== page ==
Face-to-Face Interviews: Schedule Face to Face Interviews with applicants who have passed the phone interview step. Department Managers and Supervisors should interview the applicant to ensure the applicant is the right fit for the position. Some organizations have pre-made behavior questions that managers must follow. Other organizations have departmental questions that must be asked. At any rate, each interview should be structured exactly the same way. Consistency ensures that discrimination is actively avoided. Managers should be trained on questions to avoid in case the conversation moves off track.
Group or Panel interviews: A typical format might be: (a) introductions of each panel member; (b) a brief description of the role they are being interviewed for; (c) description of how the interview panel will conduct the interview; (d) the candidate gives an overview of their experience; (e) each panel member provides their questions at the conclusion of the interview; (f) the candidate is given time at the end to ask questions; (g) the candidate is informed of the next step; (h) thank the candidate for coming and ensure someone shows the candidate out.
Virtual Interviews: To reduce travel costs and time associated with interviewing out of area applicants, virtual interviews can provide an alternative method to in-person interview.
Testing: Tests and other selection methods such as requesting work or writing samples are additional tools used to assess candidates. However, use must comply with EEOC guidelines. Skills demonstrations, such as requiring applicants to demonstrate how to perform a task specific to the position they are applying to, are considered tests and must be validated. Writing samples and presentation assessments are not considered tests and can be evaluated using certain predetermined criteria. Applicants are to be notified by the posted position of the requirement for tests or other selection methods used as part of the hiring process. Because tests and requests for writing samples and presentations must be administered consistently across the hiring process without regard to race, color, national origin, sex, religion, age (40 or older), or disability, your organization’s administration procedure should be approved by Human Resources or legal counsel prior to use. Information on employer guidelines set for by the Equal Employment Opportunity Commission (EEOC) can be found on the EEOC’s website under Employment Tests and Selection Procedures.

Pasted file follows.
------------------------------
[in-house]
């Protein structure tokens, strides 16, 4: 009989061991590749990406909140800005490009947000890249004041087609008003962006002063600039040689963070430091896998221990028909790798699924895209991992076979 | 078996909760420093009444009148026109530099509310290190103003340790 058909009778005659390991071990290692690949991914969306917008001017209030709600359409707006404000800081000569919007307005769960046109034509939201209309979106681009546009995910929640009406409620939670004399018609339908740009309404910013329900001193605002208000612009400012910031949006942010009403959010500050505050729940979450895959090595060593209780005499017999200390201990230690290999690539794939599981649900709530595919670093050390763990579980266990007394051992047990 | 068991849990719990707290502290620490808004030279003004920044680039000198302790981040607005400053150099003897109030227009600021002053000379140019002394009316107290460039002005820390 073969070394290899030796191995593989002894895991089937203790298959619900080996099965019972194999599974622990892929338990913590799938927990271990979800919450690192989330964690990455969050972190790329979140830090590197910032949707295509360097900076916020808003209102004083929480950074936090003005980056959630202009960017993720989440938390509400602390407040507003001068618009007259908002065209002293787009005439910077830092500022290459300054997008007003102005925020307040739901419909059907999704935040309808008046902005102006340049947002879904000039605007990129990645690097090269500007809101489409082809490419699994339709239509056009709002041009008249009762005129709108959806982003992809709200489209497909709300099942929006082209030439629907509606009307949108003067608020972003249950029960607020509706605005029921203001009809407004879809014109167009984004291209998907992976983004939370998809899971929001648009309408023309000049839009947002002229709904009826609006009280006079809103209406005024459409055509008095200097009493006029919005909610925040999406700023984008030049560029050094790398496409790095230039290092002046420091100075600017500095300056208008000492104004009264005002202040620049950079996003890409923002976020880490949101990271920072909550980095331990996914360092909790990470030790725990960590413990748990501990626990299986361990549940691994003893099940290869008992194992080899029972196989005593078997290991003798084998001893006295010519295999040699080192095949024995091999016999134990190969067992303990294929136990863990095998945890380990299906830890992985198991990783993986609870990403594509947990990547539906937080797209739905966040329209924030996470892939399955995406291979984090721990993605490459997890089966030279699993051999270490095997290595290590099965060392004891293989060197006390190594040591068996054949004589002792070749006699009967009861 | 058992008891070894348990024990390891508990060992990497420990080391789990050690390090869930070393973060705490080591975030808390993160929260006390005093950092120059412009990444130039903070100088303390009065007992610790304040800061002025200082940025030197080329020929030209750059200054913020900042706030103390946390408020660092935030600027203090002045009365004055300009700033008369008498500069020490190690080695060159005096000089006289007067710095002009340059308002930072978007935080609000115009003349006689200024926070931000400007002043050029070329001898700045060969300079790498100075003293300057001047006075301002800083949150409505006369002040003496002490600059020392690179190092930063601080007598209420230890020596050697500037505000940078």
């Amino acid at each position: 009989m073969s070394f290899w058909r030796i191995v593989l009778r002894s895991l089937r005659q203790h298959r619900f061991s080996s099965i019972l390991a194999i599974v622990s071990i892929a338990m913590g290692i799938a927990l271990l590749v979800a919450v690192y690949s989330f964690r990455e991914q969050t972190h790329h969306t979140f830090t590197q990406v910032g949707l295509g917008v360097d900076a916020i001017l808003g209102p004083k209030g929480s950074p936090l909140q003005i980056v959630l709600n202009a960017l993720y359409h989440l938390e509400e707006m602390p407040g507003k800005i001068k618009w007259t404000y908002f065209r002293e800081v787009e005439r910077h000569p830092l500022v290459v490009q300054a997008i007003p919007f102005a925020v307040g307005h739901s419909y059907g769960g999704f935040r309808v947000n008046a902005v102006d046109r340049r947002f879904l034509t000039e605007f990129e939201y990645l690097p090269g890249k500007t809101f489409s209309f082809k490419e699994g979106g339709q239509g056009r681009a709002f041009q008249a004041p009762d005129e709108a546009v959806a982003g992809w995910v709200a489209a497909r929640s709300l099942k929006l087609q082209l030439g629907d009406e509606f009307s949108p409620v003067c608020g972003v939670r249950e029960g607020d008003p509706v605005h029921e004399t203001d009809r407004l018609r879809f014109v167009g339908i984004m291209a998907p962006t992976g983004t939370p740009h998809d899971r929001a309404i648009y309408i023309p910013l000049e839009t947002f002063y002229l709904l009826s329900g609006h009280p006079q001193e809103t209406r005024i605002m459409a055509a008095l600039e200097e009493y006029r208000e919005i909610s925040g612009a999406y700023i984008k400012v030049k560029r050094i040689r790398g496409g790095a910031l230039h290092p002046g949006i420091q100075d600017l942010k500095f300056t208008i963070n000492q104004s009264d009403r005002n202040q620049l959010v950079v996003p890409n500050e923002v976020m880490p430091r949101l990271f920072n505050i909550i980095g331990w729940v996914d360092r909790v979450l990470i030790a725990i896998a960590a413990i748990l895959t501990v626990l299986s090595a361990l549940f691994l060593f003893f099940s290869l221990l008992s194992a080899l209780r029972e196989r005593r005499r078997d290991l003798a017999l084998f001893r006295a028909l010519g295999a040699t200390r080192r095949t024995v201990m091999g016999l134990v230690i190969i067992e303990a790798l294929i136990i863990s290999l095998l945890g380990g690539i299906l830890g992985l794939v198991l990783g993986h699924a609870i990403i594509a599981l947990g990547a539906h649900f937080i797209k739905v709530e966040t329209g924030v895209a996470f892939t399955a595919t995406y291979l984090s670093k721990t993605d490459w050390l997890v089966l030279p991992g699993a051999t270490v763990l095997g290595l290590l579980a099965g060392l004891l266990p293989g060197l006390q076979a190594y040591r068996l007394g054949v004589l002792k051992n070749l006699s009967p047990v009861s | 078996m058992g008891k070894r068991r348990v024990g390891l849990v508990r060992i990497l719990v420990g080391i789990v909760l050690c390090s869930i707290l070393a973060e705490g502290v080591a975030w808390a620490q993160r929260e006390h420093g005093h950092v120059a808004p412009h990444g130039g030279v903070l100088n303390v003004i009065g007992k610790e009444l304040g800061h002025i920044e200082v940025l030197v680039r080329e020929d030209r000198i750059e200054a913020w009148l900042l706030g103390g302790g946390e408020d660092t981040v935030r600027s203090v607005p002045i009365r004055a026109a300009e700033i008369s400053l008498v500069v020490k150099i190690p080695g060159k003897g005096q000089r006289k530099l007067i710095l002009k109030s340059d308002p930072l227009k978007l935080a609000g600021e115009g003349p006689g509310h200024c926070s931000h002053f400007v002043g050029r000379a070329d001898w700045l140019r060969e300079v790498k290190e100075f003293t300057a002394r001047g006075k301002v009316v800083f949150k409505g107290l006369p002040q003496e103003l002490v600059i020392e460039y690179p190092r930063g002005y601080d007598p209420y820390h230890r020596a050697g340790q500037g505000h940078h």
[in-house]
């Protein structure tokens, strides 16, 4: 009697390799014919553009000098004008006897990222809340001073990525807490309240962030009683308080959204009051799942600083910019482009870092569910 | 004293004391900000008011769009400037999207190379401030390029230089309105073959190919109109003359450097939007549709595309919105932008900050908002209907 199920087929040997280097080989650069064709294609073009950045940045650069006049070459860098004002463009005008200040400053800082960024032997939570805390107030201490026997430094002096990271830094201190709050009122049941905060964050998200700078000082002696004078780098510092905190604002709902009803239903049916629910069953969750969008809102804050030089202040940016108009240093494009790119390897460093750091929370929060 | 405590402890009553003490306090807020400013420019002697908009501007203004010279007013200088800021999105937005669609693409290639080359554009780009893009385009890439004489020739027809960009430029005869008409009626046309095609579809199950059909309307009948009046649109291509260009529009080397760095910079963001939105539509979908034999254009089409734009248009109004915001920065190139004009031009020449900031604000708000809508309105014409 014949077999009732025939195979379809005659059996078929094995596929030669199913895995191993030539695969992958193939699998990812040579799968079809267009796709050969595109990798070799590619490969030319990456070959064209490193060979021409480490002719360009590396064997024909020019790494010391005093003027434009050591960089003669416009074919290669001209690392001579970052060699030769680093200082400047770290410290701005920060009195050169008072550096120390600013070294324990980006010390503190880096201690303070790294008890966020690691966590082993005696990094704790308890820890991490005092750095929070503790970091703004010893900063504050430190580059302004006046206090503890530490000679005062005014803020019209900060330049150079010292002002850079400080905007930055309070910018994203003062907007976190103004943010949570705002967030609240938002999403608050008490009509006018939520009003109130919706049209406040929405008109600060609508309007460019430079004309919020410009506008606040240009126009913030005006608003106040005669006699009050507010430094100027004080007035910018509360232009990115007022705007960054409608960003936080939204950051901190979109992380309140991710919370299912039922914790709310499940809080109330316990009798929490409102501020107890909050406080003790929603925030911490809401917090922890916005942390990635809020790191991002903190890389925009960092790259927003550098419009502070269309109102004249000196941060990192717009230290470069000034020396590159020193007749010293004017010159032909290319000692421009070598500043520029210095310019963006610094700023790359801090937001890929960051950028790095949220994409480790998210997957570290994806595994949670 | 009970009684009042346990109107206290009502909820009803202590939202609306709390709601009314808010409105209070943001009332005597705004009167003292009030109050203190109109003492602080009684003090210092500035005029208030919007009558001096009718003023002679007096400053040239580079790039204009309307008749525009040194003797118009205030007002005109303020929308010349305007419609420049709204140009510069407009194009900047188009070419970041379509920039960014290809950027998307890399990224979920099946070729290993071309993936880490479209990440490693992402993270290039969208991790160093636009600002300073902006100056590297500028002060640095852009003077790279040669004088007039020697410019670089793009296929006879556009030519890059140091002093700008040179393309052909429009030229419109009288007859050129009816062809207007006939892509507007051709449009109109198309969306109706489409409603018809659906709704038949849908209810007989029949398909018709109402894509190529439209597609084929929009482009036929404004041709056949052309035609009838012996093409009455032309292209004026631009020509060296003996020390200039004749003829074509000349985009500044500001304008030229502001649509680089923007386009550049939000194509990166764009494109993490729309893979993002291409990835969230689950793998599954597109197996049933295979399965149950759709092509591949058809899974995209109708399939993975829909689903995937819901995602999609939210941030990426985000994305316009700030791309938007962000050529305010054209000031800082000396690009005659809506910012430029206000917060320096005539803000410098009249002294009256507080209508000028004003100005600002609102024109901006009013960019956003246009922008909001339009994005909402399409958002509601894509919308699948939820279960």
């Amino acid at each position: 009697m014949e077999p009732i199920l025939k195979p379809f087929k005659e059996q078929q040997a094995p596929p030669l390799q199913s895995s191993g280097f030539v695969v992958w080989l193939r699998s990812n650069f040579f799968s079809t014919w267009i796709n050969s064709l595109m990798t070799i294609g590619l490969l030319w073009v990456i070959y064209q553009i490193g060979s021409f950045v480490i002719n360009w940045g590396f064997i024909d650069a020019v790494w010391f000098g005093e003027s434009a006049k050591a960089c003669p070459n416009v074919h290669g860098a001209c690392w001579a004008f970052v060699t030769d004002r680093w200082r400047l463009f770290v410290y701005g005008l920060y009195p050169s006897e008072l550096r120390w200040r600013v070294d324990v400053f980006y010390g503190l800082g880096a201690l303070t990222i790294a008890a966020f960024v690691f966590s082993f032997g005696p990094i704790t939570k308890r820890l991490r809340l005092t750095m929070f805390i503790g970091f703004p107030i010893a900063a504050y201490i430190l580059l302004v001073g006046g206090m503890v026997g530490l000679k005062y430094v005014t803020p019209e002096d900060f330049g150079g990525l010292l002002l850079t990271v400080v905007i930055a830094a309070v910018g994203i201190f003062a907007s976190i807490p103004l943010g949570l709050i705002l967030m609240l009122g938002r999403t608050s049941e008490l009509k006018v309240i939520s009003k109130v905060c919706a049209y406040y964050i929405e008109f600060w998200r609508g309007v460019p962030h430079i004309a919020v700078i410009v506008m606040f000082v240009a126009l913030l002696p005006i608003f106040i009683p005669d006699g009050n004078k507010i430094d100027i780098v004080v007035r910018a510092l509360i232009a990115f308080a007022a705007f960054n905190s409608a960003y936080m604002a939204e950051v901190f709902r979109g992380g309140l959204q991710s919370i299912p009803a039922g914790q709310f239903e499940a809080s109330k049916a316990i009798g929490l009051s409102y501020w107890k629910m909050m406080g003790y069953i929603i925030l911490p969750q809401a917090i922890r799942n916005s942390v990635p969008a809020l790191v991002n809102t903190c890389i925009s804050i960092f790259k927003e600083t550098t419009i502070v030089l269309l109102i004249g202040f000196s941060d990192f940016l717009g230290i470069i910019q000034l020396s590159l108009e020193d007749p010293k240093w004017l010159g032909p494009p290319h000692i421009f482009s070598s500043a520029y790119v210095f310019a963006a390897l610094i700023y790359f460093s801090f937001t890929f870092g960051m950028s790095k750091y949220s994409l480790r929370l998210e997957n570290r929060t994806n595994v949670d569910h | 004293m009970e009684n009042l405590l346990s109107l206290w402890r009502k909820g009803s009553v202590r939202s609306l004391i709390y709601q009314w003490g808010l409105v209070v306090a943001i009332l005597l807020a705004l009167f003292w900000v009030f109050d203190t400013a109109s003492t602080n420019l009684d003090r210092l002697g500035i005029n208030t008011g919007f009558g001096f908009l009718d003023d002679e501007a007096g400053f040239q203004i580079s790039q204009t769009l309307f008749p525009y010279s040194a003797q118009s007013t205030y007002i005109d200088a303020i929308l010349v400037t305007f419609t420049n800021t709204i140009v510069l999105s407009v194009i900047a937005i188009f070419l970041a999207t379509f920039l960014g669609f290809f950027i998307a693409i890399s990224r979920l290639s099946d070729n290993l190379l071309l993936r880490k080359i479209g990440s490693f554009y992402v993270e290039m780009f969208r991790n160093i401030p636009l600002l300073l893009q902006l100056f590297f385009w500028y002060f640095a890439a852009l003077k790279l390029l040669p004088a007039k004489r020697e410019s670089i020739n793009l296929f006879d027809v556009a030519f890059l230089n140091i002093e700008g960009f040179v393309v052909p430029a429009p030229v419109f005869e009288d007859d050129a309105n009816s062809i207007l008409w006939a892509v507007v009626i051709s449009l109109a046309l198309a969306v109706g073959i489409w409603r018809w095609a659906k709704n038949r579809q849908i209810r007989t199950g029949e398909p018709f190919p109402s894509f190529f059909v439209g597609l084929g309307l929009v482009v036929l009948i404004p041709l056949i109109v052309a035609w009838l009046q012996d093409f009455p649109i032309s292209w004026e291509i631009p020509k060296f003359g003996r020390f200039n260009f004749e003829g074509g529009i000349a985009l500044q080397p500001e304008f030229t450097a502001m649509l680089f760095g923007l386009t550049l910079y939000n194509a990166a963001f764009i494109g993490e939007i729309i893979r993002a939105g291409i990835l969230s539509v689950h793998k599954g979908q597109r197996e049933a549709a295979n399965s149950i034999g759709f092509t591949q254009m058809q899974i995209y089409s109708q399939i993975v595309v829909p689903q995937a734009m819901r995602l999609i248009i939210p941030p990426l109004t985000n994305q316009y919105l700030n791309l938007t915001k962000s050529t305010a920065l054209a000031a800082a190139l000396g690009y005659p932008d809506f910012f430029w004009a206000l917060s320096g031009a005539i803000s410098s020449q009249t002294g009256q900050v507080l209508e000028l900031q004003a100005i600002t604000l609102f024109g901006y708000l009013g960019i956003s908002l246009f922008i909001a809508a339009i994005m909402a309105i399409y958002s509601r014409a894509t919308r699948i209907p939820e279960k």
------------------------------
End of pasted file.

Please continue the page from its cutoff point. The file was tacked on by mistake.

Reference checks: Depending on the industry and organization, reference checks can be anything from a short criminal check to a thorough financial background check. The applicant should sign off and provide permission for the use of the reference before a reference check is executed.
Selecting a New Hire
The final part of the Human Resources Recruiting and Selection Process: Decision Makers (Owners, Department Managers and HR) must come together to review the top applicants who fit the position requirements. After reviewing all options, the applicant who best fits the duties and functions of the job should be offered the position. This entire process should be documented to ensure compliance and avoid discrimination. If the company has HR, then HR must retain all recruiting notes and resumes. If the company does not have an HR representative all resumes should be securely stored in one place with one or two manager’s access. HR or the Hiring Manager should prepare and send an offer letter to the chosen applicant.
Certain other requirements can be placed after the offer has been accepted. These requirements should have been clearly announced in the job posting. Depending on your industry some options may include Pre-Employment Drug Screening, Pre-Employment Background Screening, Fit for Duty Testing and more. The key is to remember that these tests are conducted only after the offer is given and the applicant accepts the offer.
Attract Valuable Talent with our Recruiting Program Toolkit!
Employers spend thousands of dollars a year in wasted hiring, training and searching for employees. Studies by the American Management Association show that “the cost of turnover for a single employee can range between 25 percent and 250 percent of annual salary, depending on their level.”
You add all of the losses per year and companies are losing tens of thousands of dollars. Good news is that our HR professional certified experts created a tool kit to attract the best talent for your company. Quality employees make companies more revenue and stay on board longer creating profit and eliminating costs of replacement. Get the best talent for your company now. If you recruit 1 employee or 200 employees a year, every employer needs to have access to these tools.
Human Resources Recruiting and Selection
JOIN 10,000 OTHERS
Gain knowledge With Free Updates
Get Notified With New Requirements
Great Content only available to subscribers
We Do Not Share, Sell or Rent Your Personal Data! Privacy Guaranteed! No Spam!